But I say this because I received a reply via email on my search for help with this ARP. He says:

Fwiw, most epoxie Arp modules are not filled with epoxy.
They're either hollow (air) or soft white silicone rubber as used in bathroom caulks.
It is possible to crack the outer shell and pick out all the rubber inside.
I've fixed plenty of arp sub-modules this way.

"Fwiw, most epoxie Arp modules are not filled with epoxy.
They're either hollow (air) or soft white silicone rubber as used in bathroom caulks.
It is possible to crack the outer shell and pick out all the rubber inside.
I've fixed plenty of arp sub-modules this way.

I'd try verifying for sure it's the sub-module.
If possible, repair it yourself.
Or buy one of the knock offs available on Ebay or through CMS.
You can short the in to out on a removed submodule like the filter and tho there'd be no filtering, the audio signal path would remain intact and easier to troubleshoot other problems.
"


I'd sure love to fix this thing.

Can anyone tell me about the knock-offs (4027)? What is the trade off there?...sound/tone?
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BrassTeacher



Joined: Aug 24, 2010
Posts: 24
Location: Kennesaw, GA

PostPosted: Thu Jan 02, 2014 6:30 am    Post subject: Reply with quote  Mark this post and the followings unread

jojob3 wrote:
thank you,
Yes, my tech friend (incredible human being) says it's the same as the 2600.

I want to be sure though that the 4027 is actually the issue (out of tune with itself, mainly the last top octave from the rest of the keyboard (B2-C3). The trimmer (tested working) "should" be tuning that top octave...but it does nothing. And the only trace goes to the pin on the 4027...therefore we have to assume the problem lies within the 4027 module somewhere.
I of course am repeating the info he gave me

The 4027 module is still attached to the board, I have not taken it off (yet), so I am NOT SURE it's "epoxy-filled". I'm going by what my tech friend guesstimated (likely correct there)



I'd sure love to fix this thing.

Can anyone tell me about the knock-offs (4027)? What is the trade off there?...sound/tone?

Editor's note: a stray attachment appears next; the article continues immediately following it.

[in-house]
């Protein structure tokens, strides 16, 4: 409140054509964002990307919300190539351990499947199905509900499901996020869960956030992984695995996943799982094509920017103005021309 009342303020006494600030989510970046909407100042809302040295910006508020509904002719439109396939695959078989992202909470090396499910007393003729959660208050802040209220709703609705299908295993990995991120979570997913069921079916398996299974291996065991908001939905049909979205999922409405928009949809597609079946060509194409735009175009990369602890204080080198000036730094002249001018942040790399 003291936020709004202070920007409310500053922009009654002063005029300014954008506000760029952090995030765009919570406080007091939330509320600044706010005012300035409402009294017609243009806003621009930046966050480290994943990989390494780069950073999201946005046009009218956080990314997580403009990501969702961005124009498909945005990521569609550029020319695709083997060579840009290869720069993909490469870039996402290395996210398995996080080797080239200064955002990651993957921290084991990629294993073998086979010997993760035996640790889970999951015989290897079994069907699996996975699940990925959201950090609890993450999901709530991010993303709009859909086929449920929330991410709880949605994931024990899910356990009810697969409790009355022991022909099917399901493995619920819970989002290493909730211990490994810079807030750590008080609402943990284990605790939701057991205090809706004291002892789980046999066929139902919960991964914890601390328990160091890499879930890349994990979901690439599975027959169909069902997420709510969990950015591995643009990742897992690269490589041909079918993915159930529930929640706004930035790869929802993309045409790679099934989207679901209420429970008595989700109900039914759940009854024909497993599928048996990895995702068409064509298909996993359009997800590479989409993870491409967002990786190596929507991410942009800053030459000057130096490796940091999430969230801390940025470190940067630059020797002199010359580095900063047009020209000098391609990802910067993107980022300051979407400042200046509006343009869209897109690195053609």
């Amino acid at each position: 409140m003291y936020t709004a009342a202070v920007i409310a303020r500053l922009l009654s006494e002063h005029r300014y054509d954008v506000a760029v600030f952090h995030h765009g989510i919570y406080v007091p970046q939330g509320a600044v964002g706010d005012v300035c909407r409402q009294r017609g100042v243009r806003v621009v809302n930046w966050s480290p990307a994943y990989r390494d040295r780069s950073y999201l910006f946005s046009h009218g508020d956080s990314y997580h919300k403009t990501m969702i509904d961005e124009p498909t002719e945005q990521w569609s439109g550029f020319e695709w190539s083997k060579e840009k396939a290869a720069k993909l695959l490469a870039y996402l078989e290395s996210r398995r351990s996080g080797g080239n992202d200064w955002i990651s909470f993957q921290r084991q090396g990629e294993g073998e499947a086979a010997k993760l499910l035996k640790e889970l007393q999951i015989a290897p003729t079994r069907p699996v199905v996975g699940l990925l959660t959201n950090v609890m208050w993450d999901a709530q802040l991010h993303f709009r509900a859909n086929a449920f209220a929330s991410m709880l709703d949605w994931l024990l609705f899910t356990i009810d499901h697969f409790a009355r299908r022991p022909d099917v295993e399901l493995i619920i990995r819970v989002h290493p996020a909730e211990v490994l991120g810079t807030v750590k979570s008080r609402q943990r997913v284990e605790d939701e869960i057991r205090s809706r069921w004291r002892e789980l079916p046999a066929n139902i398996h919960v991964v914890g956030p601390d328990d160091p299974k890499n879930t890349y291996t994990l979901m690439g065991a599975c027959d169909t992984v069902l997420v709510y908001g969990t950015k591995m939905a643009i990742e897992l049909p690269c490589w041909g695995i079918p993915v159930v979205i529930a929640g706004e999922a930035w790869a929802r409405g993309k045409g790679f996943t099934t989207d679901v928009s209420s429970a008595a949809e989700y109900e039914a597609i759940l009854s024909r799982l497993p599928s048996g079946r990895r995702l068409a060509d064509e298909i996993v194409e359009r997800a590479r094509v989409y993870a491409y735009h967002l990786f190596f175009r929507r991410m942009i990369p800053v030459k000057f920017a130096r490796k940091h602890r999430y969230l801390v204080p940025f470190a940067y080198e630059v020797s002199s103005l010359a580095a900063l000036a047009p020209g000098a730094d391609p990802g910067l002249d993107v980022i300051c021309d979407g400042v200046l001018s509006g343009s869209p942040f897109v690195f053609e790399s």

I have another ARP Soloist thread going on the forum, located here:
http://electro-music.com/forum/topic-43898-0.html&postdays=0&postorder=asc

As you can see, an answer was a couple years in coming, but more than welcome when it came.

As for the Soloist modules I have, I tried cutting into the shell of one of the fixed filter modules, and it is indeed completely filled with epoxy. They are heavy. I would imagine yours are probably filled solid also.

That said, check your module to see if it is a 4027, or a 4027-1. Both types were used in the 2600, not sure about the Soloist. The modules are NOT the same. I've attached the relevant page from the 2600 Service Manual below. Either way, there is nothing inside either module that is adjustable. Yes, it is possible something inside is dying, but there are other things to check first. This assumes the power supply voltages have been checked and are correct:

1. Attach a Voltmeter lead to Pin 2 of the VCO. It doesn't matter which flavor module you have, Pin 2 is the CV input on both.

2. Play the lowest C. If it is tuned the same as the 2600, there should be sound, but 0V on Pin 2. If not, don't panic yet, and don't adjust anything yet either. Just make a note of the Voltage (no pun intended) when playing Low C.

3. Play the highest C. It should be exactly 3V if Low C is 0V, or exactly 3V higher than the low C Voltage. (Don't go by the 4V mentioned in the 2600 manual, its keyboard has an additional octave).

Here's what to try IF the Voltages are not correct:

1. Clean the keyboard buss bar(s), and the J-wires to each key (I probably don't need to tell you to be careful!)

2. Adjust the Volts Per Octave trimmer (I sure hope it's labelled that way) until the lowest and highest C are exactly 3V apart.

3. If your VCO is indeed a 4027-1, the High Frequency Tracking trimmer is not connected, and shouldn't be affecting anything at all when turned. If it is an original 4027, check to see if in fact the resistance between Pin 11 and Pin 15 changes as the trimmer is turned. Check this AT Pin 11 and Pin 15, not at the pins of the trimmer. If the resistance doesn't change between pins 11 and 15, check for bad solder joints or broken traces between the trimmer and the module (This includes Pin 14 also). Check to make sure the resistance between Pin 14 and Pin 15 is 10K, or very close to 10K. If not, check it at the trimmer itself. If the trimmer is not 10K, replace the trimmer.

If none of the above works, let us know, I'll try to think of something else.

P.S. - Oh yeah, if there are any tantalum bead capacitors remaining in the thing, REPLACE them with new electrolytic caps of appropriate value and Voltage. In EVERY ARP I've ever worked on, those old tantalum caps were the cause of some, if not all, of the problems.

P.P.S. - I've attached a photo of my 4027 module. It is a 4027, NOT a 4027-1. It actually weighs a little more than the filter modules do, so I'm positive that it is indeed epoxy-filled. Also, unlike the service manual for the 2600 states, my 4027 only has 10 pins.